A great city overshadowed by the notoriety of its busy airport, Frankfurt, Germany, is known for having one of the largest and busiest airports in the world. But the city has much to offer beyond the parameters of its international hub.
Dating back to around the first century CE, Frankfurt is a city of ancient wonders and modern marvels. Its architecture is a brilliant blend of new and old; for instance, it is one of the only European cities that has a significant number of skyscrapers.
Frankfurt’s phenomenal cultural scene has earned it status as an “alpha city,” among the likes of Madrid, Milan, Beijing and Mumbai, and with good reason. The city is home to 28 museums, 11 theatres, three historic churches and two botanical gardens. However, if you’re in a pinch and can see only one thing in Frankfurt, I recommend St Bartholomew’s Cathedral. This gothic church was built in the 14th century, when it served as the site where the kings of the Holy Roman Empire were elected. The cathedral is 95 metres high and has a public viewing platform at 68 metres that provides a brilliant panoramic view of the city.
The vast majority of residents speak English fluently; however, there is a dividing line between those who grew up in East versus West Germany. Particularly before the wall came down in 1989, students in East Germany were forced to learn Russian rather than English as their second language. That being said, if you encounter someone who doesn’t speak English, he or she will likely direct you to someone nearby who can.
In Europe, Frankfurt is known for one thing: money! And lots of it. Not only is it one of the most expensive cities to live on Earth, it is also the largest financial centre in Continental Europe and thus attracts many world bankers. Adjacent to the financial district in the downtown core is the city’s second distinguishing feature: it is home to a red-light district comparable to the infamous De Wallen in Amsterdam. This area is extremely easy to wander into by accident, as it is situated directly outside Frankfurt Central Station, very close to the popular downtown pedestrian area. The establishments in the red-light district are anything but gay, but it is worth a stroll through if only for the oh-so-German way barkers attempt to get you into their clubs: “You want sexy time with beautiful woman, yes?”
Despite the heavy concentration of buttoned-down business types and their “associates” in the red-light district, Frankfurt has a vibrant queer scene. The community is located in the area of Konstablerwache, Bleichstrasse and Eschenheimer Turm in the northeast corner of the city. Here you can find a healthy supply of bars, clubs, restaurants, businesses, accommodations and spas to fit every appetite. The nightlife scene is very happening on the weekends, but because Frankfurt doesn’t have as large a concentration of queer people as some European cities, most clubs remain closed during the week. Nevertheless, bars and restaurants in the gay district are open all week long, and there are plenty of locals and tourists out and about to meet.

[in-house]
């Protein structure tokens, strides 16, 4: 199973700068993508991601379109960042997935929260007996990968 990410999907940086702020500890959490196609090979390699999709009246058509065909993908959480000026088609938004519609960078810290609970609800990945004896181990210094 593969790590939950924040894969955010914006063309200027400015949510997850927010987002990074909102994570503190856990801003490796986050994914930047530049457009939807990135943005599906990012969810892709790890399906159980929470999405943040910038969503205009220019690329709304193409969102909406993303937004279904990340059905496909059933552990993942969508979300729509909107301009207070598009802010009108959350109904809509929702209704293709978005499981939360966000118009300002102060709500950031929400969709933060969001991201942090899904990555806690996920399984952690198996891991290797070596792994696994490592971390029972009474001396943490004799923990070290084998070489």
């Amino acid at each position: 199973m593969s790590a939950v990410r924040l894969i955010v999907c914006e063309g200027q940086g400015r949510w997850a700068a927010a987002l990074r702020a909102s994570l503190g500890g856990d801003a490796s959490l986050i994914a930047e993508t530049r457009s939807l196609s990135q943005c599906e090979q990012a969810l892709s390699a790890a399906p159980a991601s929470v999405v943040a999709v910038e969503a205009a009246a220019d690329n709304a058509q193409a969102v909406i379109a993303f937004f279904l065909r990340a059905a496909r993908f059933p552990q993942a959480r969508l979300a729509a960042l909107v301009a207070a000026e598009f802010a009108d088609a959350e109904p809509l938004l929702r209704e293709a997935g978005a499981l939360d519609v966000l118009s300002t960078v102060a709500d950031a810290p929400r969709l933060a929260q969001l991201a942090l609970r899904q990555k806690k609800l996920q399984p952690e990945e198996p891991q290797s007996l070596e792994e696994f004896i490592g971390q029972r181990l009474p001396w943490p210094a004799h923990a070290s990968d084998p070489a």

As in other progressive cities, the local queer bookstore is an amazing resource for information on events, parties and the ongoing gay history of the area. Oscar Wilde Bookstore is situated in the main gay district on Alte Gasse and is a very friendly establishment to visit.
Bars and clubs
Although there’s a concentration of bars in the queer district near Konstablerwache, Bleichstrasse and Eschenheimer Turm, there are many other gay-friendly bars across the city. For a detailed map of queer establishments, pick up the free monthly German scene magazine, called gab, for up-to-date listings on parties and directions on how to get there.
Pulse and CK Studio are the locals’ top choices for a good night of dancing on the weekend. Both are pretty middle-of-the-road, but they are a great way to cut your teeth on Frankfurt’s gay scene without getting in over your head, and both are located right in the gay district. Halo and Switchboard have more easygoing environments, where you can sit down, have a few drinks and make some new friends. Since it is Germany, there are also, of course, the fetish bars. The most popular is Stall, located a few minutes west of the gay district. It’s open only on weekends but is a great place for adventurous travellers.
Christopher Street Day, Frankfurt’s Pride celebration, takes place annually on the last weekend of July. It is not anywhere near the largest Pride festival in Europe, or even Germany for that matter. But if you happen to be in the area during the festival, it is definitely worth a look. The celebrations last for three days and include a number of parties, events and, of course, the Pride parade.
In general, Frankfurt is a phenomenal city with a very accepting attitude. You can see same-sex couples walking hand in hand throughout the city without any trouble, and virtually all businesses are gay-friendly at the very least. That being said, the best advice I have for experiencing Frankfurt is to wander. Although it is separated by the Main River and is quite sprawling for its population, it is incredibly easy to get around. Dozens of pedestrian bridges make crossing the Main seamless, while the intricate system of tram, bus and rail lines make most North American cities pale in comparison. This combined with its friendly residents and well-organized city plan makes getting lost a difficult task. Around every corner and down every side street you will discover another architectural or historical wonder. These are finds you won’t see marked on any map because to the people of Frankfurt, it is just another building, just another park or just another street. So next time you have to fly through the international hub that is Frankfurt Airport, book yourself a few extra days to experience the ancient-modern, fast-paced, laid-back city to the northeast.